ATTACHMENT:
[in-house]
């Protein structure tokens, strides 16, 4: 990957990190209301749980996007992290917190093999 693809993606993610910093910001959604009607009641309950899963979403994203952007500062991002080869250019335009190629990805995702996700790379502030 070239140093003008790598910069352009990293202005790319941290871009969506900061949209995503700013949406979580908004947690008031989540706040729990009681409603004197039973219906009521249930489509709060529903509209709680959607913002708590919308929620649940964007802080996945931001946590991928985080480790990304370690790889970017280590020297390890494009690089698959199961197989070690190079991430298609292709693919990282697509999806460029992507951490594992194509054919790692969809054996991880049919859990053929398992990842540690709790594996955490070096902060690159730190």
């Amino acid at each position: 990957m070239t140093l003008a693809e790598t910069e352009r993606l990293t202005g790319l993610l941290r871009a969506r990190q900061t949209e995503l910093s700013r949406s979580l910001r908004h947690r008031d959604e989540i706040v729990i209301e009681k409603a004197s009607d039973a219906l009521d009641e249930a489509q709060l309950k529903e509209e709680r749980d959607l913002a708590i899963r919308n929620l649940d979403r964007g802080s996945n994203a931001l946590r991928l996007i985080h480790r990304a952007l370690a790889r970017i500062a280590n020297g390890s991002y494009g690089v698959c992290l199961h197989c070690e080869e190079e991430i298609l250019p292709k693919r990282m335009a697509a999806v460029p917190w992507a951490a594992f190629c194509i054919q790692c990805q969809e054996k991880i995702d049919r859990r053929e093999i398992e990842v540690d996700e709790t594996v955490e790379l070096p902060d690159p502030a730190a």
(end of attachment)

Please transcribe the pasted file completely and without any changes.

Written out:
[in-house]
């Protein structure tokens, strides 16, 4: 990957990190209301749980996007992290917190093999 693809993606993610910093910001959604009607009641309950899963979403994203952007500062991002080869250019335009190629990805995702996700790379502030 070239140093003008790598910069352009990293202005790319941290871009969506900061949209995503700013949406979580908004947690008031989540706040729990009681409603004197039973219906009521249930489509709060529903509209709680959607913002708590919308929620649940964007802080996945931001946590991928985080480790990304370690790889970017280590020297390890494009690089698959199961197989070690190079991430298609292709693919990282697509999806460029992507951490594992194509054919790692969809054996991880049919859990053929398992990842540690709790594996955490070096902060690159730190």
């Amino acid at each position: 990957m070239t140093l003008a693809e790598t910069e352009r993606l990293t202005g790319l993610l941290r871009a969506r990190q900061t949209e995503l910093s700013r949406s979580l910001r908004h947690r008031d959604e989540i706040v729990i209301e009681k409603a004197s009607d039973a219906l009521d009641e249930a489509q709060l309950k529903e509209e709680r749980d959607l913002a708590i899963r919308n929620l649940d979403r964007g802080s996945n994203a931001l946590r991928l996007i985080h480790r990304a952007l370690a790889r970017i500062a280590n020297g390890s991002y494009g690089v698959c992290l199961h197989c070690e080869e190079e991430i298609l250019p292709k693919r990282m335009a697509a999806v460029p917190w992507a951490a594992f190629c194509i054919q790692c990805q969809e054996k991880i995702d049919r859990r053929e093999i398992e990842v540690d996700e709790t594996v955490e790379l070096p902060d690159p502030a730190a």